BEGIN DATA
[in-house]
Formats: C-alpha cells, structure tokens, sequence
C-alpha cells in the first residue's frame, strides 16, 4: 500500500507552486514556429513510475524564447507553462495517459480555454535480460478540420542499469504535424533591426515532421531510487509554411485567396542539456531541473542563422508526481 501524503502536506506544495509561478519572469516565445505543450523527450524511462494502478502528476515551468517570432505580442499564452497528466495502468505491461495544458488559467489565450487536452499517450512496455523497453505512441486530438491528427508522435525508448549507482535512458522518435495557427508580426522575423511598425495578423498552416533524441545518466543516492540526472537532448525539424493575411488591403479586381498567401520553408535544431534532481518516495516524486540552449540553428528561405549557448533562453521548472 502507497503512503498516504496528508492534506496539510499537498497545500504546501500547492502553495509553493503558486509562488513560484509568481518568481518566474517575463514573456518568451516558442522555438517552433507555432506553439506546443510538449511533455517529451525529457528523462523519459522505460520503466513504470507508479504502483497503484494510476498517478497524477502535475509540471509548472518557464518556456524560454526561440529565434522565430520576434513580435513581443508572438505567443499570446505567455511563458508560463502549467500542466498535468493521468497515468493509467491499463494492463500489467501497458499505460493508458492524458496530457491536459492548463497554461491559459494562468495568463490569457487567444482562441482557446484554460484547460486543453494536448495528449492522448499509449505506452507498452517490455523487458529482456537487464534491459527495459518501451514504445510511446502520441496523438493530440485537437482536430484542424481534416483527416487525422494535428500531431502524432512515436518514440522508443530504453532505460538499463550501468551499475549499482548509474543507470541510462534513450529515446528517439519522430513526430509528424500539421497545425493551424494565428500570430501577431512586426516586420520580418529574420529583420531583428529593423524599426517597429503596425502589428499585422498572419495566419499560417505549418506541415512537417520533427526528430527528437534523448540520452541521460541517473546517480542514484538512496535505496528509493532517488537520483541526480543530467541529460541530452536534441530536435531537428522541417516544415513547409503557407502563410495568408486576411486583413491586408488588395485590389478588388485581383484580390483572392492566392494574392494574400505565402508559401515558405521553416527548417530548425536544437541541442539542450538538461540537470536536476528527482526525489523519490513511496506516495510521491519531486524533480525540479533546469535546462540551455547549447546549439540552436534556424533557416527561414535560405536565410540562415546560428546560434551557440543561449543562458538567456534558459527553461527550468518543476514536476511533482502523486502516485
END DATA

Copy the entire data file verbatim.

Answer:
[in-house]
Formats: C-alpha cells, structure tokens, sequence
C-alpha cells in the first residue's frame, strides 16, 4: 500500500507552486514556429513510475524564447507553462495517459480555454535480460478540420542499469504535424533591426515532421531510487509554411485567396542539456531541473542563422508526481 501524503502536506506544495509561478519572469516565445505543450523527450524511462494502478502528476515551468517570432505580442499564452497528466495502468505491461495544458488559467489565450487536452499517450512496455523497453505512441486530438491528427508522435525508448549507482535512458522518435495557427508580426522575423511598425495578423498552416533524441545518466543516492540526472537532448525539424493575411488591403479586381498567401520553408535544431534532481518516495516524486540552449540553428528561405549557448533562453521548472 502507497503512503498516504496528508492534506496539510499537498497545500504546501500547492502553495509553493503558486509562488513560484509568481518568481518566474517575463514573456518568451516558442522555438517552433507555432506553439506546443510538449511533455517529451525529457528523462523519459522505460520503466513504470507508479504502483497503484494510476498517478497524477502535475509540471509548472518557464518556456524560454526561440529565434522565430520576434513580435513581443508572438505567443499570446505567455511563458508560463502549467500542466498535468493521468497515468493509467491499463494492463500489467501497458499505460493508458492524458496530457491536459492548463497554461491559459494562468495568463490569457487567444482562441482557446484554460484547460486543453494536448495528449492522448499509449505506452507498452517490455523487458529482456537487464534491459527495459518501451514504445510511446502520441496523438493530440485537437482536430484542424481534416483527416487525422494535428500531431502524432512515436518514440522508443530504453532505460538499463550501468551499475549499482548509474543507470541510462534513450529515446528517439519522430513526430509528424500539421497545425493551424494565428500570430501577431512586426516586420520580418529574420529583420531583428529593423524599426517597429503596425502589428499585422498572419495566419499560417505549418506541415512537417520533427526528430527528437534523448540520452541521460541517473546517480542514484538512496535505496528509493532517488537520483541526480543530467541529460541530452536534441530536435531537428522541417516544415513547409503557407502563410495568408486576411486583413491586408488588395485590389478588388485581383484580390483572392492566392494574392494574400505565402508559401515558405521553416527548417530548425536544437541541442539542450538538461540537470536536476528527482526525489523519490513511496506516495510521491519531486524533480525540479533546469535546462540551455547549447546549439540552436534556424533557416527561414535560405536565410540562415546560428546560434551557440543561449543562458538567456534558459527553461527550468518543476514536476511533482502523486502516485